(collecting Wonder Woman #2-3, Sensation Comics #10-14 and Comic Cavalcade #1, 1942-43)
I have a confession to make: this was my first extended exploration of the Golden Age Wonder Woman. I’d read her first appearance and origin story in a couple of places. But I had never read a 1940s collection of stories before now.
Over the years, I’d heard a lot of other comic book fans describe these adventures so I was curious to experience them for myself. I will agree with those fans who claim that no one else has written the character of Wonder Woman quite like her creator, William Moulton-Marston. Marston’s approach is certainly distinct. It’s also idiosyncratic. For that reason, I would say that no one else has written the character “the same as” Marston, but I wouldn’t say that no one has written the character “as well as” him. Modern writers like George Perez, Greg Rucka and Gail Simone have surpassed Marston’s peculiar take on his character.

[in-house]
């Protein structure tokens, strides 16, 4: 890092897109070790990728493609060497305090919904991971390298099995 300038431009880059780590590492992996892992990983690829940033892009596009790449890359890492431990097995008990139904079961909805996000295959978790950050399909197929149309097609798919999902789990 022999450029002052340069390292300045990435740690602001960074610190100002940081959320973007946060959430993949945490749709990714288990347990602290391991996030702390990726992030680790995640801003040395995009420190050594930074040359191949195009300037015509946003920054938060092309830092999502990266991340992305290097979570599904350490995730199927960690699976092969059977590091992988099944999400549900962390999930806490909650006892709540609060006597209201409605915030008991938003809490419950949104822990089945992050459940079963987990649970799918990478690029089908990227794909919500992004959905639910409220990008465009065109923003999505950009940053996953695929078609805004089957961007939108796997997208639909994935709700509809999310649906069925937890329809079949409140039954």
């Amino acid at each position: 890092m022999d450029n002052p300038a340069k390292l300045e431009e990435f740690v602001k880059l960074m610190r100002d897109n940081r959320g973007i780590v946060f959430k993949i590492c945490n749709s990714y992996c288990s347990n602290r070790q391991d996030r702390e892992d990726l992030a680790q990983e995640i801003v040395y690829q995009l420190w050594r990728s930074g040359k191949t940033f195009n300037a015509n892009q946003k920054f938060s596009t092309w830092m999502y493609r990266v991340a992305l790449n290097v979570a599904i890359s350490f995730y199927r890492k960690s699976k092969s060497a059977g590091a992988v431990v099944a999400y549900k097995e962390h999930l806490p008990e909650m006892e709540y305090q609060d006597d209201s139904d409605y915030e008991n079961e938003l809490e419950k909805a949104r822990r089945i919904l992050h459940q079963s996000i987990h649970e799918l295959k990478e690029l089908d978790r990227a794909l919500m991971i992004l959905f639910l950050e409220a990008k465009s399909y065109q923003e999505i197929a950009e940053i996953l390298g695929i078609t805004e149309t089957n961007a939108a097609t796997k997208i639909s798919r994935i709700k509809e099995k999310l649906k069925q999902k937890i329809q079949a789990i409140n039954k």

The first thing I’ll say is that Marston’s Wonder Woman is fun. She rushes from place to place with the reader caught up in her tailwind. She rarely sits still and that makes for often exhilarating adventures. This is especially apparent in the stories from Sensation Comics where the shorter format forces the action to happen quickly. The character is also fun. She laughs with her friends and at her enemies. She revels in her powers and enjoys surprising people with them.
However, despite the brevity of the stories, Marston still manages to get sidetracked. In one story, Wonder Woman has to play in the World Series as part of a plot to defeat Ares. In another, she becomes a bowling shark, faking ineptness before becoming a champion. The rationale behind these odd excursions is weak and forced (think of the pod race sequence in A Phantom Menace). The stories may be fast-paced but they aren’t always well constructed. This is especially true of the Ares epic from Wonder Woman #2 which opens this volume.